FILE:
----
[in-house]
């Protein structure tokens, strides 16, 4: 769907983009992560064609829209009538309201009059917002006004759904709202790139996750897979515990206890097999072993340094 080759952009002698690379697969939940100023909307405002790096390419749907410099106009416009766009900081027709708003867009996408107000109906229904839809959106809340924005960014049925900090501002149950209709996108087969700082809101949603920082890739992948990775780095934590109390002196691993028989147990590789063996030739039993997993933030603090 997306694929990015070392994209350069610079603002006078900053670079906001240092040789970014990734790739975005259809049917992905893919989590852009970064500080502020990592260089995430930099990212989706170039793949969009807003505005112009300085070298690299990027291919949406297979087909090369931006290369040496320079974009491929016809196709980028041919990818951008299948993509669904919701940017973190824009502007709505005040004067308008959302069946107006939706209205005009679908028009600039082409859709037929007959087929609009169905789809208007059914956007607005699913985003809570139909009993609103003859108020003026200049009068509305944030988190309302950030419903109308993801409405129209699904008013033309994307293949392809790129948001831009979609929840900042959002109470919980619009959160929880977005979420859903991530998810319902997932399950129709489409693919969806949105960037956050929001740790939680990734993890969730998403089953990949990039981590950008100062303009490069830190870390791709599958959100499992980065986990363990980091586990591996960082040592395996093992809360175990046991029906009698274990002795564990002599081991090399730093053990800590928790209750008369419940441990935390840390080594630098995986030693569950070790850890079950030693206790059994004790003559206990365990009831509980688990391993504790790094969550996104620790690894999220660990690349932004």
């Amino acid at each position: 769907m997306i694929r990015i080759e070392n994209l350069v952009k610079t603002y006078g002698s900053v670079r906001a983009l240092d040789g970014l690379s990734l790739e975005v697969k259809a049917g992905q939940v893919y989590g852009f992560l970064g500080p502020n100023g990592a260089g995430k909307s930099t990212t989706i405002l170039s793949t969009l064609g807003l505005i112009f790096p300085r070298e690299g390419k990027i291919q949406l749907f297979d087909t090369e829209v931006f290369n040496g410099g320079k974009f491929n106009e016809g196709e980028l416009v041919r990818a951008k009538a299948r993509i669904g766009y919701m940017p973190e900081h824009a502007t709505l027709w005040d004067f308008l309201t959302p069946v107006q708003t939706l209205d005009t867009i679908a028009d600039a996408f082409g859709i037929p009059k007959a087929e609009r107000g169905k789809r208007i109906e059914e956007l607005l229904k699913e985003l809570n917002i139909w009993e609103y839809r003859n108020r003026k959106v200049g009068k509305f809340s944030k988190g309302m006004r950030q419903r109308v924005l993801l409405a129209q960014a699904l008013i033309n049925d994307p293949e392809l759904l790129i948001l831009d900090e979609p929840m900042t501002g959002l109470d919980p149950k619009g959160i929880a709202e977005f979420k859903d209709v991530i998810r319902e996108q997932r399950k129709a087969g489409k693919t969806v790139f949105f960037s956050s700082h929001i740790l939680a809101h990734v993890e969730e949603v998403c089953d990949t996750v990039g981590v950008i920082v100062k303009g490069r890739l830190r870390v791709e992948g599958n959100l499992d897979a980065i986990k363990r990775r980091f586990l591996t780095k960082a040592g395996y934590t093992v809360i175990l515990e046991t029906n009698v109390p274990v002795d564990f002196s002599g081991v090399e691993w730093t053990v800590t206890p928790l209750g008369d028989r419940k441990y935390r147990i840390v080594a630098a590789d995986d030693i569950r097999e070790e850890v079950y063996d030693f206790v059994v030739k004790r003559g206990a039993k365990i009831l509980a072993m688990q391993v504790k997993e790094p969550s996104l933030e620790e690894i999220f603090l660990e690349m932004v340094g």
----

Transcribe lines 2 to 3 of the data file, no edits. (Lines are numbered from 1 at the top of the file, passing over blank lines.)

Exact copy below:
């Protein structure tokens, strides 16, 4: 769907983009992560064609829209009538309201009059917002006004759904709202790139996750897979515990206890097999072993340094 080759952009002698690379697969939940100023909307405002790096390419749907410099106009416009766009900081027709708003867009996408107000109906229904839809959106809340924005960014049925900090501002149950209709996108087969700082809101949603920082890739992948990775780095934590109390002196691993028989147990590789063996030739039993997993933030603090 997306694929990015070392994209350069610079603002006078900053670079906001240092040789970014990734790739975005259809049917992905893919989590852009970064500080502020990592260089995430930099990212989706170039793949969009807003505005112009300085070298690299990027291919949406297979087909090369931006290369040496320079974009491929016809196709980028041919990818951008299948993509669904919701940017973190824009502007709505005040004067308008959302069946107006939706209205005009679908028009600039082409859709037929007959087929609009169905789809208007059914956007607005699913985003809570139909009993609103003859108020003026200049009068509305944030988190309302950030419903109308993801409405129209699904008013033309994307293949392809790129948001831009979609929840900042959002109470919980619009959160929880977005979420859903991530998810319902997932399950129709489409693919969806949105960037956050929001740790939680990734993890969730998403089953990949990039981590950008100062303009490069830190870390791709599958959100499992980065986990363990980091586990591996960082040592395996093992809360175990046991029906009698274990002795564990002599081991090399730093053990800590928790209750008369419940441990935390840390080594630098995986030693569950070790850890079950030693206790059994004790003559206990365990009831509980688990391993504790790094969550996104620790690894999220660990690349932004």
């Amino acid at each position: 769907m997306i694929r990015i080759e070392n994209l350069v952009k610079t603002y006078g002698s900053v670079r906001a983009l240092d040789g970014l690379s990734l790739e975005v697969k259809a049917g992905q939940v893919y989590g852009f992560l970064g500080p502020n100023g990592a260089g995430k909307s930099t990212t989706i405002l170039s793949t969009l064609g807003l505005i112009f790096p300085r070298e690299g390419k990027i291919q949406l749907f297979d087909t090369e829209v931006f290369n040496g410099g320079k974009f491929n106009e016809g196709e980028l416009v041919r990818a951008k009538a299948r993509i669904g766009y919701m940017p973190e900081h824009a502007t709505l027709w005040d004067f308008l309201t959302p069946v107006q708003t939706l209205d005009t867009i679908a028009d600039a996408f082409g859709i037929p009059k007959a087929e609009r107000g169905k789809r208007i109906e059914e956007l607005l229904k699913e985003l809570n917002i139909w009993e609103y839809r003859n108020r003026k959106v200049g009068k509305f809340s944030k988190g309302m006004r950030q419903r109308v924005l993801l409405a129209q960014a699904l008013i033309n049925d994307p293949e392809l759904l790129i948001l831009d900090e979609p929840m900042t501002g959002l109470d919980p149950k619009g959160i929880a709202e977005f979420k859903d209709v991530i998810r319902e996108q997932r399950k129709a087969g489409k693919t969806v790139f949105f960037s956050s700082h929001i740790l939680a809101h990734v993890e969730e949603v998403c089953d990949t996750v990039g981590v950008i920082v100062k303009g490069r890739l830190r870390v791709e992948g599958n959100l499992d897979a980065i986990k363990r990775r980091f586990l591996t780095k960082a040592g395996y934590t093992v809360i175990l515990e046991t029906n009698v109390p274990v002795d564990f002196s002599g081991v090399e691993w730093t053990v800590t206890p928790l209750g008369d028989r419940k441990y935390r147990i840390v080594a630098a590789d995986d030693i569950r097999e070790e850890v079950y063996d030693f206790v059994v030739k004790r003559g206990a039993k365990i009831l509980a072993m688990q391993v504790k997993e790094p969550s996104l933030e620790e690894i999220f603090l660990e690349m932004v340094g």